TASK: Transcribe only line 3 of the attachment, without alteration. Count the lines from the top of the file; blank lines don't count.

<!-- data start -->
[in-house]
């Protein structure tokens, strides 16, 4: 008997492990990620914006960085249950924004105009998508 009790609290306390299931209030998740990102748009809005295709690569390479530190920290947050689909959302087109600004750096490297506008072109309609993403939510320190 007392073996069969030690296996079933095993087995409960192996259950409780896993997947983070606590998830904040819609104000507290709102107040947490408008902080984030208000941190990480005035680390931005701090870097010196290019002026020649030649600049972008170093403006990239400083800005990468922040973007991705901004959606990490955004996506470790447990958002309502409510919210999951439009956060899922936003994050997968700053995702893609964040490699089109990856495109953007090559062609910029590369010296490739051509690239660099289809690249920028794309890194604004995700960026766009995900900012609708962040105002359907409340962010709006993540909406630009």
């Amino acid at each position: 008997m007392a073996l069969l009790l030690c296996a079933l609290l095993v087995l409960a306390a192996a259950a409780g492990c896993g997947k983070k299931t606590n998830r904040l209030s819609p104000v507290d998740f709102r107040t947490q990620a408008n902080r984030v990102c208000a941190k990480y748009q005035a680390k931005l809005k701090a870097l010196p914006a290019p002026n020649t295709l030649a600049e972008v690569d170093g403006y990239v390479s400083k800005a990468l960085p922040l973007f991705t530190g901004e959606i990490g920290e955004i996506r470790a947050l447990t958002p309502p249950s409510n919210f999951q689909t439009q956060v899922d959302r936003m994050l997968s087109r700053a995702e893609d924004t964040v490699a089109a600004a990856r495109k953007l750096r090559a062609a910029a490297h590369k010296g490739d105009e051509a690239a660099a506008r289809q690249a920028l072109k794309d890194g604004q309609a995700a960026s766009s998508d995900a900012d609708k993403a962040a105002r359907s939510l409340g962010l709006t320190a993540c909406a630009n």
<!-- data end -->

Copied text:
């Amino acid at each position: 008997m007392a073996l069969l009790l030690c296996a079933l609290l095993v087995l409960a306390a192996a259950a409780g492990c896993g997947k983070k299931t606590n998830r904040l209030s819609p104000v507290d998740f709102r107040t947490q990620a408008n902080r984030v990102c208000a941190k990480y748009q005035a680390k931005l809005k701090a870097l010196p914006a290019p002026n020649t295709l030649a600049e972008v690569d170093g403006y990239v390479s400083k800005a990468l960085p922040l973007f991705t530190g901004e959606i990490g920290e955004i996506r470790a947050l447990t958002p309502p249950s409510n919210f999951q689909t439009q956060v899922d959302r936003m994050l997968s087109r700053a995702e893609d924004t964040v490699a089109a600004a990856r495109k953007l750096r090559a062609a910029a490297h590369k010296g490739d105009e051509a690239a660099a506008r289809q690249a920028l072109k794309d890194g604004q309609a995700a960026s766009s998508d995900a900012d609708k993403a962040a105002r359907s939510l409340g962010l709006t320190a993540c909406a630009n």